September marks the 26th anniversary of the introduction of the Gramm-Rudman-Hollings Act, the much-maligned deficit reduction process that budget historians and analysts generally consider to have failed miserably. What few people remember about that law is that it wasn’t stand-alone legislation; it was an amendment offered to what was considered at the time to be an unrelated bill the Senate was debating — an increase in the debt ceiling.
That’s right. In 1985, increasing the debt ceiling and reducing the budget deficit were not thought to be inextricably connected. That was in spite of the soaring federal debt — the deficit in fiscal 1985 and the projected deficit for fiscal 1986 were the highest as a percentage of the gross domestic product since World War II.
Gramm-Rudman-Hollings was added to the debt ceiling bill in the Senate for three reasons. First, it was the idea of the three Senators for which the process was named — Republicans Phil Gramm (Texas) and Warren Rudman (N.H.) and Democrat Fritz Hollings (S.C.). Second, the Senate doesn’t have the same germaneness restrictions as the House, so offering an amendment that was considered outside the scope of the bill was more acceptable.
The third reason was that the debt ceiling in 1985 was considered to be “must-pass” legislation. It was one of the few bills most Representatives and Senators from both political parties thought absolutely had to be enacted when it was needed or the government would turn into a fiscal pumpkin at midnight when the existing ceiling expired. As a result, there were frequently attempts to add unrelated amendments to debt ceiling bills on the assumption that the perceived need for the legislation at some point would overwhelm opposition to individual provisions.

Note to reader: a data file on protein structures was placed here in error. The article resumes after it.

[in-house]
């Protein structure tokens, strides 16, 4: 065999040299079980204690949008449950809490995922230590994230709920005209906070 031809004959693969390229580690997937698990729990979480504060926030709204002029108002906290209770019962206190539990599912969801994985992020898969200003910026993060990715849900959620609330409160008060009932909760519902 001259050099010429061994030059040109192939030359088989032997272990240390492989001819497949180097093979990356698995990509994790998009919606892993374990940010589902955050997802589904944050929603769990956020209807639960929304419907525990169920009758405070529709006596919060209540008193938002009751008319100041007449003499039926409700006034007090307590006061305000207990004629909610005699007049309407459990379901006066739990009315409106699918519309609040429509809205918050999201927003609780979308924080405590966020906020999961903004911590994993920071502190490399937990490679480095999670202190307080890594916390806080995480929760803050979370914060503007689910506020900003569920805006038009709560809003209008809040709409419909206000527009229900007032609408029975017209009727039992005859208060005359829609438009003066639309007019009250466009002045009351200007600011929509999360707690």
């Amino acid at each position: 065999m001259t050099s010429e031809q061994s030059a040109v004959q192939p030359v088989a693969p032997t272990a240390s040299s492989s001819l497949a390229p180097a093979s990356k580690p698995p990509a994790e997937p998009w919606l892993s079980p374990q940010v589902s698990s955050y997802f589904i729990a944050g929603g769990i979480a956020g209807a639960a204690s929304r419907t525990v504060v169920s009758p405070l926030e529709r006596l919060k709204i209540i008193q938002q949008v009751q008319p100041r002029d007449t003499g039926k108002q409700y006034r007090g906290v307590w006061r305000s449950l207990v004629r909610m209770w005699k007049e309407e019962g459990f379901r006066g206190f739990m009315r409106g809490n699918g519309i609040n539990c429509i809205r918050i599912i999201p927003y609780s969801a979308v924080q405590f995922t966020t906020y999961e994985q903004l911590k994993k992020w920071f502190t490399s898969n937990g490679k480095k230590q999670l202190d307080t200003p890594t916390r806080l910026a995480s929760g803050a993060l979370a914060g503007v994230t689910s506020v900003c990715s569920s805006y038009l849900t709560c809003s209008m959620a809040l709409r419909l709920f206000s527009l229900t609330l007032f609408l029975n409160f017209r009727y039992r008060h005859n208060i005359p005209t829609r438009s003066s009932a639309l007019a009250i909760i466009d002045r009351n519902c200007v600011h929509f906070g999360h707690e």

In 1985, increasing the debt ceiling was considered to be a largely technical means-of-financing question, while deficit reduction was always a highly charged policy. As hard as it is to imagine today — and even though government borrowing is obviously related to whether there is an annual deficit — the two issues were treated separately back then, and the borrowing limit was almost an afterthought.
The must-pass notion began to change a decade later when the debt ceiling became a big part of the tug-of-war over tax cuts between the Clinton administration and Congressional Republicans and after Treasury Secretary Bob Rubin funded the government for a short time with cash-management techniques that few others knew existed. Rubin’s actions frustrated Republicans who suddenly found that what they had always been told about the must-pass nature of the debt ceiling wasn’t exactly (or at least immediately) true and didn’t provide them with the leverage they had been assuming would force the White House to do what they wanted.
The popular linking of the debt ceiling with deficit reduction is something that’s really occurred only since the 2010 elections. That’s when the tea party wing of the Republican Party made not voting to raise the government’s borrowing limit one of its most basic tenets. For the tea partyers, it’s as much a test for Republican lawmakers as the pledge not to raise taxes.
Rep. Elijah Cummings, D-Md., right, hugs Harold Schaitberger, General President of the International Association of Fire Fighters, after the Congressman spoke at the IAFF's Legislative Conference General Session at the Hyatt Regency on Capitol Hill, March 9, 2015. The day featured addresses by members of Congress and Vice President Joe Biden.